I’ve been trying my best to keep things on here PG-rated, but the truth is nothing is PG about having a baby except the baby itself. I liken how society has portrayed nursing to how tampon commercials portray Mother Nature’s monthly visitor. A field of spring flowers, bright sun shining, a woman’s cascading hair as she peacefully nurses her baby – hair and baby placed strategically to cover any offensive lady parts. I never would have thought in a million years that not only does breastfeeding more resemble medieval torture, but it also requires a lot of practice – you need a book, instruction manual, equipment, and sometimes a personal consultant just to get your baby to put mouth to breast. For something that is supposed to be “natural”, it is one of the hardest, most unnatural things I have ever been through. Not to mention the irony of all the times you had wished for big boobs –– BOOM, wish granted. Oh, and also enjoy the excruciating knife-stabbing pains and soreness that come with them. I spent month one and a lot of month two crying through every feeding (some an hour long). In month three I finally stopped scouring the “I Hate Breastfeeding” message boards and now in month six I look forward to the quiet nursing time I get to spend with the baby at the end of each day. If you stick it out it does end up being the beautiful thing that moms preach about, but you will never look at the twins in the same way again (so enjoy them while they’re perky and still yours).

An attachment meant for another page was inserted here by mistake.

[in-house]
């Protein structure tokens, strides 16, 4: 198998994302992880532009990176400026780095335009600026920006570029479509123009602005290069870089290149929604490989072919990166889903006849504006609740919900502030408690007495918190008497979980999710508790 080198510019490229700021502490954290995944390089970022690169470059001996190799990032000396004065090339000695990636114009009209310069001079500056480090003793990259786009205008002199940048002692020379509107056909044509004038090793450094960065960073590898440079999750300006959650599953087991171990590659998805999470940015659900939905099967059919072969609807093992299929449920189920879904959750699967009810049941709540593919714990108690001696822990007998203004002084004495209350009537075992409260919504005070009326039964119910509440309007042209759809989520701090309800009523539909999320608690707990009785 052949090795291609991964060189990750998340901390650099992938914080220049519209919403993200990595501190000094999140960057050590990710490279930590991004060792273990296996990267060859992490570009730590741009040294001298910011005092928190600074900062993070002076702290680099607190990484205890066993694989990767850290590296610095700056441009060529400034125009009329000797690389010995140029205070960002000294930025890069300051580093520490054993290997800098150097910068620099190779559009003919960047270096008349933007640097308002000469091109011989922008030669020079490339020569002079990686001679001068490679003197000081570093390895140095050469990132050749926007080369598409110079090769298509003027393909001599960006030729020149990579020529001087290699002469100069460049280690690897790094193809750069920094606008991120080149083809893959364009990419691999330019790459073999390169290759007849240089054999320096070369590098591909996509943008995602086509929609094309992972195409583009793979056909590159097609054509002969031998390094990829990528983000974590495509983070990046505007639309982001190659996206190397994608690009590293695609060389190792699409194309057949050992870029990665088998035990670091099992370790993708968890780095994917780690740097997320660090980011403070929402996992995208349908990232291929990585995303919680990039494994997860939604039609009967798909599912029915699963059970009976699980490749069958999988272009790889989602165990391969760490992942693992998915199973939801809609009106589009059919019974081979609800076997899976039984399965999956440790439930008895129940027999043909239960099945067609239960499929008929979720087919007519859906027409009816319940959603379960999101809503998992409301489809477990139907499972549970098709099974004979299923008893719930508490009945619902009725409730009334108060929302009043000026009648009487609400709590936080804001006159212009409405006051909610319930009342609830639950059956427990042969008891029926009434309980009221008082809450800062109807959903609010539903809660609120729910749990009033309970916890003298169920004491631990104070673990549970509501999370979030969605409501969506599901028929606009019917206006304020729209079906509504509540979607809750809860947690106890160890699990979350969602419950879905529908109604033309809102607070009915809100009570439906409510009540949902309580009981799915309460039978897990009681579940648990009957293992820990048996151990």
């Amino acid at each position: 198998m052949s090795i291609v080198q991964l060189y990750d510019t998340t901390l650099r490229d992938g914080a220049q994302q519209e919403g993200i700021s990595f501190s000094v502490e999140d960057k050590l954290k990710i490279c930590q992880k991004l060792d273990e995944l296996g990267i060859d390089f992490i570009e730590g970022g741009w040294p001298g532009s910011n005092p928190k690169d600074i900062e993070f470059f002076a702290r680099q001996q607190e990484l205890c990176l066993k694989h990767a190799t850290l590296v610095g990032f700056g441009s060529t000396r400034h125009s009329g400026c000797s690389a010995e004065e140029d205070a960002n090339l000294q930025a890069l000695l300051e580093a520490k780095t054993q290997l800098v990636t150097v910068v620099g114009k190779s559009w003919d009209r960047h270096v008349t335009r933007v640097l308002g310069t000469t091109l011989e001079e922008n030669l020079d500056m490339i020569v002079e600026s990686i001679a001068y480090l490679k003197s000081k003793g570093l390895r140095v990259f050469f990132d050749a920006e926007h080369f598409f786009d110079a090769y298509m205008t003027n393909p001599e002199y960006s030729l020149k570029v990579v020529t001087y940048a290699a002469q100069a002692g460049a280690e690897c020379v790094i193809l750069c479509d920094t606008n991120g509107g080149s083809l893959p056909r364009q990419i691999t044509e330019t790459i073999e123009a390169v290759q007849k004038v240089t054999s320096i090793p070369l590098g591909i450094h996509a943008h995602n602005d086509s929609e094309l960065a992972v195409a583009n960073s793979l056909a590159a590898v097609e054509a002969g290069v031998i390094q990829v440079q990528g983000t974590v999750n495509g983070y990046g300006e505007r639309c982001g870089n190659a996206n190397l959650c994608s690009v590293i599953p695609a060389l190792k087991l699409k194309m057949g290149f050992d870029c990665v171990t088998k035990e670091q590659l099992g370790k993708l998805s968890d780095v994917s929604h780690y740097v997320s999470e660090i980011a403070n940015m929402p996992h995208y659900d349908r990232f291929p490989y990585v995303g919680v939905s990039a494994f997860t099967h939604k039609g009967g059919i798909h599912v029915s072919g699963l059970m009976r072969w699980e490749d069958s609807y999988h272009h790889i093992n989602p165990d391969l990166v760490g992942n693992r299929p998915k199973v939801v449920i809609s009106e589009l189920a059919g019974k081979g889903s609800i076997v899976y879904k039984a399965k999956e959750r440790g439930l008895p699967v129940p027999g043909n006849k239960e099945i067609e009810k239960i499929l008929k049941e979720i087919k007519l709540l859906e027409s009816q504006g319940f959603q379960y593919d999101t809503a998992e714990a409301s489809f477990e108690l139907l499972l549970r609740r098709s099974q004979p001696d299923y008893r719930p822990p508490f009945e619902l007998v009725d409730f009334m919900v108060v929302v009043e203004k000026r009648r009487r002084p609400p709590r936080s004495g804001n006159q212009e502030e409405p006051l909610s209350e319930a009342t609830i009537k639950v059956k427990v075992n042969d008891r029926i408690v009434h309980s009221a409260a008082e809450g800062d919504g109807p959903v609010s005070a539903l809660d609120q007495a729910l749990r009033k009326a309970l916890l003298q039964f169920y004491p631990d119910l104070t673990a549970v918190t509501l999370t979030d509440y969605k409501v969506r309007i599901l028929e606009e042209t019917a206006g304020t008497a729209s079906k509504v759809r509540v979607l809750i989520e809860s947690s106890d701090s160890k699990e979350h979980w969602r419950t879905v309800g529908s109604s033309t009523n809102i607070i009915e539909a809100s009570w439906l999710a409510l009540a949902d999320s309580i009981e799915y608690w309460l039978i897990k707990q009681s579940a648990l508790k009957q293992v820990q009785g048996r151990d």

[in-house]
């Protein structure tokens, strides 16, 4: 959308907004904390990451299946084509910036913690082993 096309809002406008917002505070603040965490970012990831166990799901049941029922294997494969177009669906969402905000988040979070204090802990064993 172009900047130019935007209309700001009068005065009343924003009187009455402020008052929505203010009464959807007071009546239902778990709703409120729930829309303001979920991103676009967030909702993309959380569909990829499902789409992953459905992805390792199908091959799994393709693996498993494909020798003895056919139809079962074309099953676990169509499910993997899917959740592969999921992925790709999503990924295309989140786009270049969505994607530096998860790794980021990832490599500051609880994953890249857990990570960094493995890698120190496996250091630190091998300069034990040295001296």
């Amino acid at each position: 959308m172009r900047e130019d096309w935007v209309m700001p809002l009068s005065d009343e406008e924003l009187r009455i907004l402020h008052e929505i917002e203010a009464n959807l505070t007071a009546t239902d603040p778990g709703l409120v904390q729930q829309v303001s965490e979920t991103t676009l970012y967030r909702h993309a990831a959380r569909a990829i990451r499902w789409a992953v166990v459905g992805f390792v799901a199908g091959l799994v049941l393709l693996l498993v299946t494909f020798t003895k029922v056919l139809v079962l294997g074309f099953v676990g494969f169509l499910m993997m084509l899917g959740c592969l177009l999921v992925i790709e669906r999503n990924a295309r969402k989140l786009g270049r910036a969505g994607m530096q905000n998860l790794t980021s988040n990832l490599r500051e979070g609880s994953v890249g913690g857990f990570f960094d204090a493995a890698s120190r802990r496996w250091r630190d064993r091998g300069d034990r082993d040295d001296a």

Pre-baby, maternity leave to a first-time mom equals a three-month vacation. While preparing for the hospital I actually picked up five magazines, loaded two books to my Kindle, and filled my DVR with as many shows as possible because, you know, what was I going to do with all that free time? You can only stare at a sleeping baby for so long – I needed something to fill my days besides fun brunches, shopping trips, and setting up elaborate baby photo shoots. Then, my friend Reality decided to pay me a visit and I think to date I have read three pages of those five magazines. So, for all those curious baby-less people out there, what exactly goes on in the course of a day for a new mother? Does the baby not just sleep, eat and poop? The answer is YES. The baby only does those three things, but he likes to get creative with how he does them – at random times, for random durations, and sometimes randomly all three at the same time. To paint a more vivid picture – imagine you wake up at five am to start your day – only, you haven’t woken up at five am, you are still awake at five am from being up at two feeding your baby until three, after which your baby decides he wants to cry on and off for the next hour. You finally fall asleep at four thirty, only to have him wake up hungry again at five. Fast forward to later in the day – you’ve somehow survived a morning of more feeds, diaper changes, and projectile milk vomit, and you finally take a breath at nine am when the baby is ready for his nap. You put him down and attempt to go make breakfast for yourself only to have him wake up fifteen minutes later, crying for no apparent reason. You go through the whole process of checking diaper, attempting to feed, burping – and by the time that’s through his nap-time has come and gone and you have an hour before his next feeding. At this point, your breakfast ends up being a granola bar that you scarf down while bouncing and patting crying baby on your shoulder, and your intentions to do dishes or laundry are replaced by a rabid desire to sleep. “Sleep when the baby sleeps, that’s the secret, just sleep when the baby sleeps!” OH DUH. So, when the baby sleeps for ten minutes then wakes, twenty minutes then wakes, has to be rocked for an hour then sleeps – oh, I’m supposed to magically sleep in those insanely short and sporadic blocks of time too. So THAT’S THE SECRET! I just have to become an insomniac/narcoleptic, totally easy right? Instead I sat awake like a zombie watching daytime TV, while fantasizing about sipping cocktails and having a Sleep Training book-burning party. We’ve now been given our evenings back every night after eight pm, which leaves us just enough time for the fun trifecta: dinner, dishes, and laundry.